The comp a lot of scouts have made for Jovic is Danillo Gallinari, which you can see almost right away when you see what he can do scoring the basketball. Jovic is tall enough to shoot over guys in the mid-post (though skinny enough that it will take time to do that in the league), crafty enough with the ball to beat closeouts and get to the rim and a threat to hurt you on pull-ups and catch-and-shoot looks.
Like most teenagers, he could stand to put some more meat on his bones, but he's a fluid athlete at his size who should be able to capitalize on NBA floor spacing, not to mention create some of it himself. It's far from a sure bet that he'll be able to consistently beat guys one-on-one jumping from the Adriatic League to the NBA, but he will presumably have time to polish up his game and better prepare for that leap in the next year or two.
A lot of the concerns Jovic faces come down to his inexperience and how that manifests on the floor. Scouts see wild swings back and forth within a game, Jovic capable of high-level playmaking and frustratingly dumb turnovers alike. In some cases, risk-taking can be seen as a positive in playmaking prospects, a sign that they are seeing and trying to get passes through windows that other players cannot or will not. Within a Sixers context, play finishing will be more important, and Jovic feels like a player who might be able to help them as a floor spacer, timely cutter and secondary creator as he develops.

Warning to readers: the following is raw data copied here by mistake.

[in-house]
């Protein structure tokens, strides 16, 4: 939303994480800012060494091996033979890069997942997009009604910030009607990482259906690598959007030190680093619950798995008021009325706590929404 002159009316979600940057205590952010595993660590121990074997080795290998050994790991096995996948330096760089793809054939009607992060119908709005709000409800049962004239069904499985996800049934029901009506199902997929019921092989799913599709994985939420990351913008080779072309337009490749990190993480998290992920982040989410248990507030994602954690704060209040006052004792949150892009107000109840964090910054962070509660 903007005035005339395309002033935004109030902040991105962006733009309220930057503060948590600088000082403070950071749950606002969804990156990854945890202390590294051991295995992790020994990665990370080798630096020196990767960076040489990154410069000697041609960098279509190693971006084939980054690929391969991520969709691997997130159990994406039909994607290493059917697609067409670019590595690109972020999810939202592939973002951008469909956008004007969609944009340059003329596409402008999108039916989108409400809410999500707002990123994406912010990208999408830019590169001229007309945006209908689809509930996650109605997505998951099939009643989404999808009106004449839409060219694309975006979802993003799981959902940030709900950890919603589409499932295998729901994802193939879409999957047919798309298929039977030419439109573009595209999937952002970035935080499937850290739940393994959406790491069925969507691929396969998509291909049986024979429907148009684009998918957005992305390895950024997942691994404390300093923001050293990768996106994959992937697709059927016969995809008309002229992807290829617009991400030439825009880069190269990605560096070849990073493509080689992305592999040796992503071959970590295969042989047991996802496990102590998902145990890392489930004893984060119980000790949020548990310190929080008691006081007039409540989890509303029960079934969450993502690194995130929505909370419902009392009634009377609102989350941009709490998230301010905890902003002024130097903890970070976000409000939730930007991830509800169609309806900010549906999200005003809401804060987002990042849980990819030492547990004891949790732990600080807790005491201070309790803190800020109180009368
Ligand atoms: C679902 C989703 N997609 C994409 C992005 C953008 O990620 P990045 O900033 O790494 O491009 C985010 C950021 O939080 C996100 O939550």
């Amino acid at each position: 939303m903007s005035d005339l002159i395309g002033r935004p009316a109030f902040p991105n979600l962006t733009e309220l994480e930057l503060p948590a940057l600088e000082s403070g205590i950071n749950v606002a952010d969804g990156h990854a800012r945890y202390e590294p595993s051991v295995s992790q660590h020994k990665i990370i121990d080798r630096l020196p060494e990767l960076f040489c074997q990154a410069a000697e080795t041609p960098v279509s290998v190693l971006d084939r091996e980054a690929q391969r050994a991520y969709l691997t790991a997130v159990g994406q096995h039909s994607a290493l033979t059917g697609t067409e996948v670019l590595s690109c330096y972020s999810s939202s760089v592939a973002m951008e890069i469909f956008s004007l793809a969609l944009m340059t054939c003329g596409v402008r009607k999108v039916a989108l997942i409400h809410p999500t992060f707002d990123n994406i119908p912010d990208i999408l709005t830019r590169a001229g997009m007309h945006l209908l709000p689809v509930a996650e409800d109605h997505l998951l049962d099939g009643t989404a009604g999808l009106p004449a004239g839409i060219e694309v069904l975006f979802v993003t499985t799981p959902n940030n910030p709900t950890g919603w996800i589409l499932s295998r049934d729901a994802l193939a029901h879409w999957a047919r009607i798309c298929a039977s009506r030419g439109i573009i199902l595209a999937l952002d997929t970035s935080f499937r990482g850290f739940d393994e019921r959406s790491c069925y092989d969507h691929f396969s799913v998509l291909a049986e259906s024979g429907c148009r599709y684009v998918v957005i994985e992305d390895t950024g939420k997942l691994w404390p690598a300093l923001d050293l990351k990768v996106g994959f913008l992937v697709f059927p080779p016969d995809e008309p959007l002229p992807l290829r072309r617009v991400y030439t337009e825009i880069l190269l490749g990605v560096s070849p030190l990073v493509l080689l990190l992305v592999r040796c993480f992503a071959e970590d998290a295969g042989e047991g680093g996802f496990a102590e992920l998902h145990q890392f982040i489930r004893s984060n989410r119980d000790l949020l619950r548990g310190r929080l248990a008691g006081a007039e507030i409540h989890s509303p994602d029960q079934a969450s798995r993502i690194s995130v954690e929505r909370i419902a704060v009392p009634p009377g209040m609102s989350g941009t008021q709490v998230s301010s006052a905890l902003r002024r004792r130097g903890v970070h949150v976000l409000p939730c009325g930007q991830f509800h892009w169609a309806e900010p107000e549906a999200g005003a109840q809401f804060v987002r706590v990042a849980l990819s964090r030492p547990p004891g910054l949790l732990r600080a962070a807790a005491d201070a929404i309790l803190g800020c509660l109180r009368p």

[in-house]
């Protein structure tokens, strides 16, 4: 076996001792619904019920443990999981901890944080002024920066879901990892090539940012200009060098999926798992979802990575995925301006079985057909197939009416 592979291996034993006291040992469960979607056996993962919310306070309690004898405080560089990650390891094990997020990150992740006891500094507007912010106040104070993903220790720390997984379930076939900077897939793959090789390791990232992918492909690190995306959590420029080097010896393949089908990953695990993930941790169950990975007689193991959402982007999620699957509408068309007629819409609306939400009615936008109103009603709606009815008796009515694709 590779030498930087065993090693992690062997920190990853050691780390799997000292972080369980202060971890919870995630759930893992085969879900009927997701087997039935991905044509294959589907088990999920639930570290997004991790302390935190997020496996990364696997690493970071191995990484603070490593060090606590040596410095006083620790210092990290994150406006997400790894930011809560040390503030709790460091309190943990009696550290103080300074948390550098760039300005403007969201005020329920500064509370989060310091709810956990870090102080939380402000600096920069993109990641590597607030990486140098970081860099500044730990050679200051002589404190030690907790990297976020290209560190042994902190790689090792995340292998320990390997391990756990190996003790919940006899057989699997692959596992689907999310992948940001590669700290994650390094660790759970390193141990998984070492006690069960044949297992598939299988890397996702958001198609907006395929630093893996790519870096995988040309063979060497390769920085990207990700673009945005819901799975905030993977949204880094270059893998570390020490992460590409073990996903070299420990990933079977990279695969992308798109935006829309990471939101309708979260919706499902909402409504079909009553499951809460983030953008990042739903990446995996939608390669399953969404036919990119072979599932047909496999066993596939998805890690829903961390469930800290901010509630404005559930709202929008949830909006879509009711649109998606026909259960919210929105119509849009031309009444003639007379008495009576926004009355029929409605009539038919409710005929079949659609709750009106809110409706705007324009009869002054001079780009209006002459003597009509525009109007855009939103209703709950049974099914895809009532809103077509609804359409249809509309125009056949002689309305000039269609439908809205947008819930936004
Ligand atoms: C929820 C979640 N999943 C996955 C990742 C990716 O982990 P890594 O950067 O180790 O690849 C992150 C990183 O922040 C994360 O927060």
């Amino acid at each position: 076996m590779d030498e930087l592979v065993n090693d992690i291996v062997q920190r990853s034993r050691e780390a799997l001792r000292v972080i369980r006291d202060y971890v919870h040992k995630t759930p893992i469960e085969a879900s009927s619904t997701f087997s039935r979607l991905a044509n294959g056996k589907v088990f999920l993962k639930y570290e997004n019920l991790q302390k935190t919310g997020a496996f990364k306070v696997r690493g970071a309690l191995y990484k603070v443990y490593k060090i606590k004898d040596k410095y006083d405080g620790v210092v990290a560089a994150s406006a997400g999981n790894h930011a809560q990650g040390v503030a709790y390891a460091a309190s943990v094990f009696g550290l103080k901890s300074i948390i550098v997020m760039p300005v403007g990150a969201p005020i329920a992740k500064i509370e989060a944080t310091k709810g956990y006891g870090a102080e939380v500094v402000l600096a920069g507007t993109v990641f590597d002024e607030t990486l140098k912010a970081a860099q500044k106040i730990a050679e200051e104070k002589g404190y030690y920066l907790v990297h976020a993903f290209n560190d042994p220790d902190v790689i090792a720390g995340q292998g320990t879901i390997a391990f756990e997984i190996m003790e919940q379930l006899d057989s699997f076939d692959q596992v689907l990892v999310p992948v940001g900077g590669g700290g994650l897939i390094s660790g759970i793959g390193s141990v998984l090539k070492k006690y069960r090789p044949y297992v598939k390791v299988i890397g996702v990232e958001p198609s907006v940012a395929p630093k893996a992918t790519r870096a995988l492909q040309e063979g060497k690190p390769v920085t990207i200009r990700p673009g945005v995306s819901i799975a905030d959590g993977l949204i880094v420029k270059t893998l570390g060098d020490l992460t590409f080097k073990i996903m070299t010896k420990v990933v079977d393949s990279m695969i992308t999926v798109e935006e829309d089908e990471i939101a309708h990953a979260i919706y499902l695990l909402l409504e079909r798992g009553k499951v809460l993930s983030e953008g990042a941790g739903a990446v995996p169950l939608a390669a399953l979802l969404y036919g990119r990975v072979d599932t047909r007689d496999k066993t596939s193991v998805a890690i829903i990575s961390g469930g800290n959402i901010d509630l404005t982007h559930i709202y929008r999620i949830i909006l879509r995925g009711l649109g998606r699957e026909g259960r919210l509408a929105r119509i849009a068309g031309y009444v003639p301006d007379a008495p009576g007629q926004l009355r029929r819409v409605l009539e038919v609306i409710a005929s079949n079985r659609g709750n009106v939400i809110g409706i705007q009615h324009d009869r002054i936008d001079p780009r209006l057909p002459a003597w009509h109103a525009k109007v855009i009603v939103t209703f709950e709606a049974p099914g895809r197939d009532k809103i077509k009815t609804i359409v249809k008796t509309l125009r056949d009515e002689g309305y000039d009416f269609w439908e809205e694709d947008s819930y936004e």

There are big defensive question marks with Jovic, and as Sixers fans have learned the hard way over the years, it's very hard to hide weak links in the playoffs. A player with his offensive upside wouldn't potentially be available at No. 23 if it was all sunshine and rainbows. But he would represent a big swing on talent, one who could open up some different lineup combos and provide extra juice next to Embiid in bench lineups down the road.
McGowens is another player the Sixers met with at the Draft Combine, and a player you'd be betting on because of his on-ball upside rather than his current production. The shot mechanics look clean and his free-throw percentage was encouraging, but he didn't see too many of his attempts go down at Nebraska. Do the Sixers need a player in a creator mold like McGowens, or more of a play-finisher who slides into a role alongside their established stars? There's a pretty credible argument for the latter.
That said, any guy who can take opposing players off the bounce at 6'7" is going to warrant serious consideration in the first round even when they have other warts. If you're of the mindset that a team should be trying to swing for the fences with a pick in the 20s, hoping to find upside rather than simply getting "a guy," you could do worse than McGowens, who has three-level scorer upside and has already shown flashes of it before turning 20 years old.
Broadly speaking, Daryl Morey's approach to team building is driven by stars and star-level talent. The odds of getting a consistent, productive player in the 20s are not great regardless of how big your swing is, and McGowens has at the least shown tangible creation skills at the amateur level. It may not fit their exact needs of the moment, but bringing a creator with size off the bench isn't going to hurt.
Follow Kyle on Twitter: @KyleNeubeck
Like us on Facebook: PhillyVoice Sports